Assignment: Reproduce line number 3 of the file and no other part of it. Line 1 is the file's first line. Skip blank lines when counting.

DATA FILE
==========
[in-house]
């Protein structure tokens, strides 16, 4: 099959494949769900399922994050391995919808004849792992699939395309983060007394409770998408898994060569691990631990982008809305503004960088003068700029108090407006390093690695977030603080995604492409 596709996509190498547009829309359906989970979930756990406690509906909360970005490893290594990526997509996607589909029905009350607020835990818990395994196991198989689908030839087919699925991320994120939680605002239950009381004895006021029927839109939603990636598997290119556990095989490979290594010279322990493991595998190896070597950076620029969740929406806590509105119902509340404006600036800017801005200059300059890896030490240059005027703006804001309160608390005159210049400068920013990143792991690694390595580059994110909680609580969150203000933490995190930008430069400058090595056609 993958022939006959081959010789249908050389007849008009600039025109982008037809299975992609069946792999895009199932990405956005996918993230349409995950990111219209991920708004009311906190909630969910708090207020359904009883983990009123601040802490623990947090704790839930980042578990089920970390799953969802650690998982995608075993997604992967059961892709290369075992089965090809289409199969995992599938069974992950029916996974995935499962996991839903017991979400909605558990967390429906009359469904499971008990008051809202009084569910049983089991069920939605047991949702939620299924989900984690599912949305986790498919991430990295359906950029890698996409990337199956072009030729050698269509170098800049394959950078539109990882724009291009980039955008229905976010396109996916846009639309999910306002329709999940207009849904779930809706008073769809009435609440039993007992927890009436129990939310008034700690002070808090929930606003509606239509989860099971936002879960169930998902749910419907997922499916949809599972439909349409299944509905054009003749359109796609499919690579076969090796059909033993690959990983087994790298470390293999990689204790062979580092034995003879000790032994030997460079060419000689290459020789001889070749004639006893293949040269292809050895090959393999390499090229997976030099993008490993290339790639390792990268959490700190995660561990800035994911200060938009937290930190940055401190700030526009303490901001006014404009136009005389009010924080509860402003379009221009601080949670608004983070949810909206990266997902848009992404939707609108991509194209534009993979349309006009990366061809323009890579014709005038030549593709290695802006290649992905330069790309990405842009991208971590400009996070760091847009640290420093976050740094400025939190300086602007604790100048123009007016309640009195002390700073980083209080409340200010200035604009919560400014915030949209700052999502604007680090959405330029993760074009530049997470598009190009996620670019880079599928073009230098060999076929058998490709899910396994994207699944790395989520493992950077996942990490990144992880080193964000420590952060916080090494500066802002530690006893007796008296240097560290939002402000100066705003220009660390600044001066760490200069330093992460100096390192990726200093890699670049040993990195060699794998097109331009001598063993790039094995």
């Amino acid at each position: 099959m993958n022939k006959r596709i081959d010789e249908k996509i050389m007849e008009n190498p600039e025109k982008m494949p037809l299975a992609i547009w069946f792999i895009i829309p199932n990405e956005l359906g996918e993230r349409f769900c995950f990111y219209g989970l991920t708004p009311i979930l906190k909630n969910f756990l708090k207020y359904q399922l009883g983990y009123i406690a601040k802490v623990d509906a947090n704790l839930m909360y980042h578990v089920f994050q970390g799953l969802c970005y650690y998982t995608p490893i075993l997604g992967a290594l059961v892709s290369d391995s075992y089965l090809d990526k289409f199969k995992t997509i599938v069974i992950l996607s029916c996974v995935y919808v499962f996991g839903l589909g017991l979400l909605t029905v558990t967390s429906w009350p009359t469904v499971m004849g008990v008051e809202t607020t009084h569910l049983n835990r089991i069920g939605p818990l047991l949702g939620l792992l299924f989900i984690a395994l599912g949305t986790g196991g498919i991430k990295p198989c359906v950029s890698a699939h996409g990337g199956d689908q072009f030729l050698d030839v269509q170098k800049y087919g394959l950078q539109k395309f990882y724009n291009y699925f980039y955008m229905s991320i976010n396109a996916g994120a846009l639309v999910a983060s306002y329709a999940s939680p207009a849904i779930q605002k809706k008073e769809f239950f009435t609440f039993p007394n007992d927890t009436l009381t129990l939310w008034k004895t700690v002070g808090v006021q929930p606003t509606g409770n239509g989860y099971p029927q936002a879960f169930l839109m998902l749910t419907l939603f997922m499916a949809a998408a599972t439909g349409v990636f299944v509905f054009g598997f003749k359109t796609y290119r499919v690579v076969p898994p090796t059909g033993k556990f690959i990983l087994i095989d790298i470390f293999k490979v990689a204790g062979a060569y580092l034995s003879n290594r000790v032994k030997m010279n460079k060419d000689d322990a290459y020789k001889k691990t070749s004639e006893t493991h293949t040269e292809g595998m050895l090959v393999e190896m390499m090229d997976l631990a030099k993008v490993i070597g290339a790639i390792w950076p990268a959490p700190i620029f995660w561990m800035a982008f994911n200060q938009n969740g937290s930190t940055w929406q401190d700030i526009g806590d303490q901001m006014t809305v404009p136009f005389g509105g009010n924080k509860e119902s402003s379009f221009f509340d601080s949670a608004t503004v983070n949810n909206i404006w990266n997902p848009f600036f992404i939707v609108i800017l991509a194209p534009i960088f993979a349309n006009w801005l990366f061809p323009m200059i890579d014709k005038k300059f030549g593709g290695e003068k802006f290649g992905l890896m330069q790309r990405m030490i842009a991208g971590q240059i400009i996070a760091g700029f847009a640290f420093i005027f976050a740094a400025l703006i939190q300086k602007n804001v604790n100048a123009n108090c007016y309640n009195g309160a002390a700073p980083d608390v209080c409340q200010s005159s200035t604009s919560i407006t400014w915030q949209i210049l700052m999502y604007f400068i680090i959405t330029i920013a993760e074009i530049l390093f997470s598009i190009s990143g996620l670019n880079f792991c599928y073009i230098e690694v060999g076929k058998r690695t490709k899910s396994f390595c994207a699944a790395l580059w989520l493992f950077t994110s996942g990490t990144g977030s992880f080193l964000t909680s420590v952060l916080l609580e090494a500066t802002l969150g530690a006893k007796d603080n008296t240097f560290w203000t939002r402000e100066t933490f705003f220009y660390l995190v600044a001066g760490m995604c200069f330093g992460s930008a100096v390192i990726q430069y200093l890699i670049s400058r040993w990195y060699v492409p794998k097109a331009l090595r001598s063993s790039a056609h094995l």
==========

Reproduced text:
């Amino acid at each position: 099959m993958n022939k006959r596709i081959d010789e249908k996509i050389m007849e008009n190498p600039e025109k982008m494949p037809l299975a992609i547009w069946f792999i895009i829309p199932n990405e956005l359906g996918e993230r349409f769900c995950f990111y219209g989970l991920t708004p009311i979930l906190k909630n969910f756990l708090k207020y359904q399922l009883g983990y009123i406690a601040k802490v623990d509906a947090n704790l839930m909360y980042h578990v089920f994050q970390g799953l969802c970005y650690y998982t995608p490893i075993l997604g992967a290594l059961v892709s290369d391995s075992y089965l090809d990526k289409f199969k995992t997509i599938v069974i992950l996607s029916c996974v995935y919808v499962f996991g839903l589909g017991l979400l909605t029905v558990t967390s429906w009350p009359t469904v499971m004849g008990v008051e809202t607020t009084h569910l049983n835990r089991i069920g939605p818990l047991l949702g939620l792992l299924f989900i984690a395994l599912g949305t986790g196991g498919i991430k990295p198989c359906v950029s890698a699939h996409g990337g199956d689908q072009f030729l050698d030839v269509q170098k800049y087919g394959l950078q539109k395309f990882y724009n291009y699925f980039y955008m229905s991320i976010n396109a996916g994120a846009l639309v999910a983060s306002y329709a999940s939680p207009a849904i779930q605002k809706k008073e769809f239950f009435t609440f039993p007394n007992d927890t009436l009381t129990l939310w008034k004895t700690v002070g808090v006021q929930p606003t509606g409770n239509g989860y099971p029927q936002a879960f169930l839109m998902l749910t419907l939603f997922m499916a949809a998408a599972t439909g349409v990636f299944v509905f054009g598997f003749k359109t796609y290119r499919v690579v076969p898994p090796t059909g033993k556990f690959i990983l087994i095989d790298i470390f293999k490979v990689a204790g062979a060569y580092l034995s003879n290594r000790v032994k030997m010279n460079k060419d000689d322990a290459y020789k001889k691990t070749s004639e006893t493991h293949t040269e292809g595998m050895l090959v393999e190896m390499m090229d997976l631990a030099k993008v490993i070597g290339a790639i390792w950076p990268a959490p700190i620029f995660w561990m800035a982008f994911n200060q938009n969740g937290s930190t940055w929406q401190d700030i526009g806590d303490q901001m006014t809305v404009p136009f005389g509105g009010n924080k509860e119902s402003s379009f221009f509340d601080s949670a608004t503004v983070n949810n909206i404006w990266n997902p848009f600036f992404i939707v609108i800017l991509a194209p534009i960088f993979a349309n006009w801005l990366f061809p323009m200059i890579d014709k005038k300059f030549g593709g290695e003068k802006f290649g992905l890896m330069q790309r990405m030490i842009a991208g971590q240059i400009i996070a760091g700029f847009a640290f420093i005027f976050a740094a400025l703006i939190q300086k602007n804001v604790n100048a123009n108090c007016y309640n009195g309160a002390a700073p980083d608390v209080c409340q200010s005159s200035t604009s919560i407006t400014w915030q949209i210049l700052m999502y604007f400068i680090i959405t330029i920013a993760e074009i530049l390093f997470s598009i190009s990143g996620l670019n880079f792991c599928y073009i230098e690694v060999g076929k058998r690695t490709k899910s396994f390595c994207a699944a790395l580059w989520l493992f950077t994110s996942g990490t990144g977030s992880f080193l964000t909680s420590v952060l916080l609580e090494a500066t802002l969150g530690a006893k007796d603080n008296t240097f560290w203000t939002r402000e100066t933490f705003f220009y660390l995190v600044a001066g760490m995604c200069f330093g992460s930008a100096v390192i990726q430069y200093l890699i670049s400058r040993w990195y060699v492409p794998k097109a331009l090595r001598s063993s790039a056609h094995l």